Disclosures: Lewinski reports receiving funds from Otsuka and PhRMA Foundation. The research was supported by was supported by the Durham Center of Innovation to Accelerate Discovery and Practice Transformation grant and VA HSR&D grants. Please see the study for all other authors’ relevant financial disclosures.
January 14, 2022
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Consider military experience when assessing diabetes distress in veterans

Disclosures: Lewinski reports receiving funds from Otsuka and PhRMA Foundation. The research was supported by was supported by the Durham Center of Innovation to Accelerate Discovery and Practice Transformation grant and VA HSR&D grants. Please see the study for all other authors’ relevant financial disclosures.
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The military experience of veterans with type 2 diabetes may contribute to their diabetes distress and should be considered by providers when discussing diabetes self-management, according to study findings.

“Veterans have a unique set of life experiences that may impact their self-identity and interactions with other veterans, civilians and the health care system,” Allison Lewinski, PhD, investigator at the Durham Center of Innovation to Accelerate Discovery and Practice Transformation, Durham Veterans Affairs Health Care System, and assistant professor in the school of nursing at Duke University, told Healio. “These in turn can influence their perception of type 2 diabetes and engagement in type 2 diabetes self-management. By better understanding domains and causes of diabetes distress for veterans, we can develop improved and more personalized models of care for veterans with type 2 diabetes.”

Allison Lewinski, PhD
Lewinski is an investigator at the Durham Center of Innovation to Accelerate Discovery and Practice Transformation, Durham Veterans Affairs Health Care System, and assistant professor in the school of nursing at Duke University.

Researchers conducted a qualitative study consisting of two rounds of cognitive interviews via telephone with 15 veterans with type 2 diabetes who received care with the Veterans Health Administration and had an HbA1c within 180 days of recruitment (73% men; mean age, 61 years). HbA1c, age, weight, comorbidities and medications were obtained through electronic medical records. The Diabetes Distress Scale was used to assess diabetes distress in the interview. Responses to each question were scored on a 6-point Likert scale, with 1 signifying the item was not a problem and 6 signifying a very serious problem.

Diabetes Distress Scale works well with veterans

The study cohort had an overall diabetes distress score of 2.5, indicating moderate distress. The subscale with the highest distress was emotional burden, with a mean score of 3. The cohort had a mean score of 2.6 for regimen and 2 for health care provider, signifying moderate distress. Interpersonal questions had the lowest distress score of 1.9.

Participants said the Diabetes Distress Scale accurately captured their emotions and feelings of living with type 2 diabetes and indicated self-management affected all aspects of their lives. There was some variation in responses to some questions, including confidence in day-to-day ability to managing diabetes, worry about ending up with serious long-term complications, and questions about whether their physician takes their concerns seriously, gives enough clear directions on diabetes management and can see them regularly enough. Veterans did not have any extreme negative emotional or physical reactions when completing the interview and were aware that type 2 diabetes could have serious long-term effects.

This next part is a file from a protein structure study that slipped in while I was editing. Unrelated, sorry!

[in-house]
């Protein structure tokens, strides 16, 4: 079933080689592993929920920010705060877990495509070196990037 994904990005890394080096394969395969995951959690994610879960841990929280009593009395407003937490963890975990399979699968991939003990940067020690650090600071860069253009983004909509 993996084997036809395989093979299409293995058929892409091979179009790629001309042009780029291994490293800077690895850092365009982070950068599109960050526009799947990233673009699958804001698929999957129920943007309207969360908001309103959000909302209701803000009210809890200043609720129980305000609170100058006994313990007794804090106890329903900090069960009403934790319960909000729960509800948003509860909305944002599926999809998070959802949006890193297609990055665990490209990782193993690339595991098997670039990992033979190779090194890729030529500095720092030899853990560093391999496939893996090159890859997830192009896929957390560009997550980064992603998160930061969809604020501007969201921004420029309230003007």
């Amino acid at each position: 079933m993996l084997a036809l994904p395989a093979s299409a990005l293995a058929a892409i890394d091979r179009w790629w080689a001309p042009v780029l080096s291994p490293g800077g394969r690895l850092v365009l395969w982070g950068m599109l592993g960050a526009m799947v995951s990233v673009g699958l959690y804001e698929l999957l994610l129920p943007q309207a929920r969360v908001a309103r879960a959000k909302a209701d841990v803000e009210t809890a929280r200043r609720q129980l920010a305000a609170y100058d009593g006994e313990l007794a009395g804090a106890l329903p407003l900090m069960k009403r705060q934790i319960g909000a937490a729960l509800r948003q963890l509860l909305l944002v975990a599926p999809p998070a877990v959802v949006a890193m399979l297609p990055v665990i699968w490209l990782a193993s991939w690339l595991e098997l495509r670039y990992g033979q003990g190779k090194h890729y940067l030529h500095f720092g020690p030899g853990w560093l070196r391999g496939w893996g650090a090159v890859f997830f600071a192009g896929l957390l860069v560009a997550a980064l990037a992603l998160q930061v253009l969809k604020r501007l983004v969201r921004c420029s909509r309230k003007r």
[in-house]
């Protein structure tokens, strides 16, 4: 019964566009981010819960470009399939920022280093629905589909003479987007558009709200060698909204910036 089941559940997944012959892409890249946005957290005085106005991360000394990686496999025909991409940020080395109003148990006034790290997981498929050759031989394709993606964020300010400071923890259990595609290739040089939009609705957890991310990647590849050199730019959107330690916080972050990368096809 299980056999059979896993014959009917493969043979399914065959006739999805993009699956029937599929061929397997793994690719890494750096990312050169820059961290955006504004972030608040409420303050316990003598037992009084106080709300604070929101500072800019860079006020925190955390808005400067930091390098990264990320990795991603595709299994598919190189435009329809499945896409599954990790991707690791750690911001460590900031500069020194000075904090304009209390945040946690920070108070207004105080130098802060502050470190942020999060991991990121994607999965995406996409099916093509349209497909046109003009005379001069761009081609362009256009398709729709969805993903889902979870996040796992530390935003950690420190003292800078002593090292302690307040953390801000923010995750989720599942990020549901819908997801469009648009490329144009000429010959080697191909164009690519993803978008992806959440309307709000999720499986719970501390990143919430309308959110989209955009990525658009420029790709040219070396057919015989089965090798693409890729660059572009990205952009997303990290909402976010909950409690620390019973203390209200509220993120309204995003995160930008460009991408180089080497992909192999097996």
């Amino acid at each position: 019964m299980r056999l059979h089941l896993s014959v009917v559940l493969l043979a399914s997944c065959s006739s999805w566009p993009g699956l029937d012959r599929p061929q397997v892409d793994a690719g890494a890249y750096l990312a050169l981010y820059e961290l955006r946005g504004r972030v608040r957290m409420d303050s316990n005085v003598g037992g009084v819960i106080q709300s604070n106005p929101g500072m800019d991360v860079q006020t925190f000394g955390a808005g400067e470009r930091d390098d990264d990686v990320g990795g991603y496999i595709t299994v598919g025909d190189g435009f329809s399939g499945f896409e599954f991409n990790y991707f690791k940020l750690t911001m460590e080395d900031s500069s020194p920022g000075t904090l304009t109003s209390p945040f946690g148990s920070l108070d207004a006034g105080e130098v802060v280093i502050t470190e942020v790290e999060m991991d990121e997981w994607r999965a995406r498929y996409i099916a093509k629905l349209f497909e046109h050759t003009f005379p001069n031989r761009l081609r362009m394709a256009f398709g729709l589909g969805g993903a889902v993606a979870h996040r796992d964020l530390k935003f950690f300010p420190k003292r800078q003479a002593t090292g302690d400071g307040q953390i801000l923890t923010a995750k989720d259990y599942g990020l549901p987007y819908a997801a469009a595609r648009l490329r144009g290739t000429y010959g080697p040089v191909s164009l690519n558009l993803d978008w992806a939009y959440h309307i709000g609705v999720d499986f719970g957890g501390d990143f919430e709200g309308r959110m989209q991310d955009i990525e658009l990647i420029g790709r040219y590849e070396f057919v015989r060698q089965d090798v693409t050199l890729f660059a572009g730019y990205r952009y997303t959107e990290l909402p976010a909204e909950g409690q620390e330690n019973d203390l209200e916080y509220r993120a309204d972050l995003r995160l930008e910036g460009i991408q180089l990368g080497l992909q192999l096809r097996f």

Additional areas of focus

There were several areas participants said they felt that the Diabetes Distress Scale did not address, including access to care, comorbidities, disruptions in routine, fluctuations in behavior, the lifelong nature of diabetes, mental health concerns, military culture, physical pain, personal characteristics, physical limitations, spirituality and stigma. Many veterans expressed frustration that they were asked to recall diabetes distress within the last month, saying it was a short timeframe.

After analysis of the data, the research team suggested adding additional questions for measuring diabetes distress in veterans, including measures to address stigma with the Stigma Scale of Chronic Illnesses and pain with the Patient-Reported Outcomes Measurement Information System (PROMIS) Pain Interference Scale, demographic questions about military experience, qualitative interview questions to address stigma, and probes to collect more information on physical pain, personal characteristics, mental health concerns, access to care and fluctuations in emotions and behaviors.

“We found diabetes distress in veterans to include domains not captured by the Diabetes Distress Scale, and so we added additional domains and questions to ask in our other research studies, which are currently ongoing,” Lewinski said. “Our future work includes using findings from this study, as well as findings from our other studies focused on diabetes distress, to help develop personalized interventions to reduce diabetes distress and improve type 2 diabetes self-management among veterans. Future research is warranted in developing and testing measures of additional domains of diabetes distress in other populations; future cognitive interviewing with diabetes distress measures should be completed with additional samples, such as women, transgender and/or younger veterans, at other health care institutions, and other geographic locations at longitudinal time points.”

For more information:

Allison Lewinski, PhD, can be reached at allison.lewinski@duke.edu.